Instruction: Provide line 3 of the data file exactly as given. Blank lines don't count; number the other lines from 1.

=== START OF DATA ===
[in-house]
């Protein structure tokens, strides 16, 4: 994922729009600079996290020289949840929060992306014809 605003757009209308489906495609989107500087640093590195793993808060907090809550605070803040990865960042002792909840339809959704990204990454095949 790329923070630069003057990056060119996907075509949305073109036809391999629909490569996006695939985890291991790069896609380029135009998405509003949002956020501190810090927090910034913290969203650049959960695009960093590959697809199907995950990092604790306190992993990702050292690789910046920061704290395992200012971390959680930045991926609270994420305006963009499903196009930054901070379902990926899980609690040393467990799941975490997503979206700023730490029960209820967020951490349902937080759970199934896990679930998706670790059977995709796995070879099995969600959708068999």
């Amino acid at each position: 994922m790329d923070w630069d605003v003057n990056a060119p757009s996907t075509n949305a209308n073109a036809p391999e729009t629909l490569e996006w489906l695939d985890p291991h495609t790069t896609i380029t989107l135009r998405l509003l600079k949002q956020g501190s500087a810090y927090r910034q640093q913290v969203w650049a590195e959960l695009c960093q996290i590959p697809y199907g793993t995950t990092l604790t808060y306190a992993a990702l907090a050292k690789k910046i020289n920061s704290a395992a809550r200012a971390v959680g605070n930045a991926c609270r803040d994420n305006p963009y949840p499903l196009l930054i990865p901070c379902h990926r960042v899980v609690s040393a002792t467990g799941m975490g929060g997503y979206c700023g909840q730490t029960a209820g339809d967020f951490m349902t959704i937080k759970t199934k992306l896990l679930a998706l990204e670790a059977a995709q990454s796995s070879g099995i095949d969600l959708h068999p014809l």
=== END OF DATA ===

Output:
């Amino acid at each position: 994922m790329d923070w630069d605003v003057n990056a060119p757009s996907t075509n949305a209308n073109a036809p391999e729009t629909l490569e996006w489906l695939d985890p291991h495609t790069t896609i380029t989107l135009r998405l509003l600079k949002q956020g501190s500087a810090y927090r910034q640093q913290v969203w650049a590195e959960l695009c960093q996290i590959p697809y199907g793993t995950t990092l604790t808060y306190a992993a990702l907090a050292k690789k910046i020289n920061s704290a395992a809550r200012a971390v959680g605070n930045a991926c609270r803040d994420n305006p963009y949840p499903l196009l930054i990865p901070c379902h990926r960042v899980v609690s040393a002792t467990g799941m975490g929060g997503y979206c700023g909840q730490t029960a209820g339809d967020f951490m349902t959704i937080k759970t199934k992306l896990l679930a998706l990204e670790a059977a995709q990454s796995s070879g099995i095949d969600l959708h068999p014809l």